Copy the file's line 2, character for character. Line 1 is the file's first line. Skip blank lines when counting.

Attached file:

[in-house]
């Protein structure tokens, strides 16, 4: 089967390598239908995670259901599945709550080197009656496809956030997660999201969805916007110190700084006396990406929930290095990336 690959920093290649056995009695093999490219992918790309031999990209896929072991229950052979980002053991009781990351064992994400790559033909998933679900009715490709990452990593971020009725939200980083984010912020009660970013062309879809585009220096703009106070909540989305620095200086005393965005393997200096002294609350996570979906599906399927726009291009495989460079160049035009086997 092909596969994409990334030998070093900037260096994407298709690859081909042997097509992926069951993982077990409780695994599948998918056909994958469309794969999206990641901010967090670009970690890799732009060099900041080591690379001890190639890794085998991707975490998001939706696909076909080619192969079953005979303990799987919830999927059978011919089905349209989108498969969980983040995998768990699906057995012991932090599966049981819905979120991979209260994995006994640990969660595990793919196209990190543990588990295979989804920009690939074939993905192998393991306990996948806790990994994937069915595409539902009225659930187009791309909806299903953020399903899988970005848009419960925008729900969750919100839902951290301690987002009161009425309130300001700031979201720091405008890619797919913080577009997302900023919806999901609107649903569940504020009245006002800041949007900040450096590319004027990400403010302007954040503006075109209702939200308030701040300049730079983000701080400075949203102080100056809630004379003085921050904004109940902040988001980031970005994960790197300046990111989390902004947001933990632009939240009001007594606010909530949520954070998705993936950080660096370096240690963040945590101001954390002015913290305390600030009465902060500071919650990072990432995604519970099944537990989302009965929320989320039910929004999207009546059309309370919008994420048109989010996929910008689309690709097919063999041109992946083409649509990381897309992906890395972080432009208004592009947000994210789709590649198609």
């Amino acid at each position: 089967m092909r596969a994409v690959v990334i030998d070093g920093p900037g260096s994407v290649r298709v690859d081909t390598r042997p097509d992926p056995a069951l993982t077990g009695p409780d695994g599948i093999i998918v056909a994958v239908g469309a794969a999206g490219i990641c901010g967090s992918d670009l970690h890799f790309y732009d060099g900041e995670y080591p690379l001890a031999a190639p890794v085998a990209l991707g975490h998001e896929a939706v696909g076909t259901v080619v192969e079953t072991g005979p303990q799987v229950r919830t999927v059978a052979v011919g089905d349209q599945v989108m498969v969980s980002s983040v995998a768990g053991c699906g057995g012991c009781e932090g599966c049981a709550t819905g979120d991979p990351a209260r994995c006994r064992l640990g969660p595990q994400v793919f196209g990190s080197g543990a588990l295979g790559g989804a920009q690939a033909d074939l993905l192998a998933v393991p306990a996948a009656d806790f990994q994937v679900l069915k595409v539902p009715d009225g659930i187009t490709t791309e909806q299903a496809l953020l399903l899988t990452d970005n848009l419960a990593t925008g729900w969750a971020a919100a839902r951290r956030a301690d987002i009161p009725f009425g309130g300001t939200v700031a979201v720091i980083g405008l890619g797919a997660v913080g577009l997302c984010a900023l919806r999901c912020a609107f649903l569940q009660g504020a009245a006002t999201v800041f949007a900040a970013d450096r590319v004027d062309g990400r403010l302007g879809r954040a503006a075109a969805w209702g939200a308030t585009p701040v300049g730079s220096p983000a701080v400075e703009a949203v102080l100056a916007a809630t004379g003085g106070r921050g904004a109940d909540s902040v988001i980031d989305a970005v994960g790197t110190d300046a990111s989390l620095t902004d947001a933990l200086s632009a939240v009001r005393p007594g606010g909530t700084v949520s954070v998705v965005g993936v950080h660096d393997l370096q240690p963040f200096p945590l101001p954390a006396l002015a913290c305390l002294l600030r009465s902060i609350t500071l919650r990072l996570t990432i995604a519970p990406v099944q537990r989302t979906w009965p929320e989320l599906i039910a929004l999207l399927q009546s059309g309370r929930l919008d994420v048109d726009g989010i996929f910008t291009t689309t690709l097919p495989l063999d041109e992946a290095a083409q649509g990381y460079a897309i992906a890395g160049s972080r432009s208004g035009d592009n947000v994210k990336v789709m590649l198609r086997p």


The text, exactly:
């Protein structure tokens, strides 16, 4: 089967390598239908995670259901599945709550080197009656496809956030997660999201969805916007110190700084006396990406929930290095990336 690959920093290649056995009695093999490219992918790309031999990209896929072991229950052979980002053991009781990351064992994400790559033909998933679900009715490709990452990593971020009725939200980083984010912020009660970013062309879809585009220096703009106070909540989305620095200086005393965005393997200096002294609350996570979906599906399927726009291009495989460079160049035009086997 092909596969994409990334030998070093900037260096994407298709690859081909042997097509992926069951993982077990409780695994599948998918056909994958469309794969999206990641901010967090670009970690890799732009060099900041080591690379001890190639890794085998991707975490998001939706696909076909080619192969079953005979303990799987919830999927059978011919089905349209989108498969969980983040995998768990699906057995012991932090599966049981819905979120991979209260994995006994640990969660595990793919196209990190543990588990295979989804920009690939074939993905192998393991306990996948806790990994994937069915595409539902009225659930187009791309909806299903953020399903899988970005848009419960925008729900969750919100839902951290301690987002009161009425309130300001700031979201720091405008890619797919913080577009997302900023919806999901609107649903569940504020009245006002800041949007900040450096590319004027990400403010302007954040503006075109209702939200308030701040300049730079983000701080400075949203102080100056809630004379003085921050904004109940902040988001980031970005994960790197300046990111989390902004947001933990632009939240009001007594606010909530949520954070998705993936950080660096370096240690963040945590101001954390002015913290305390600030009465902060500071919650990072990432995604519970099944537990989302009965929320989320039910929004999207009546059309309370919008994420048109989010996929910008689309690709097919063999041109992946083409649509990381897309992906890395972080432009208004592009947000994210789709590649198609």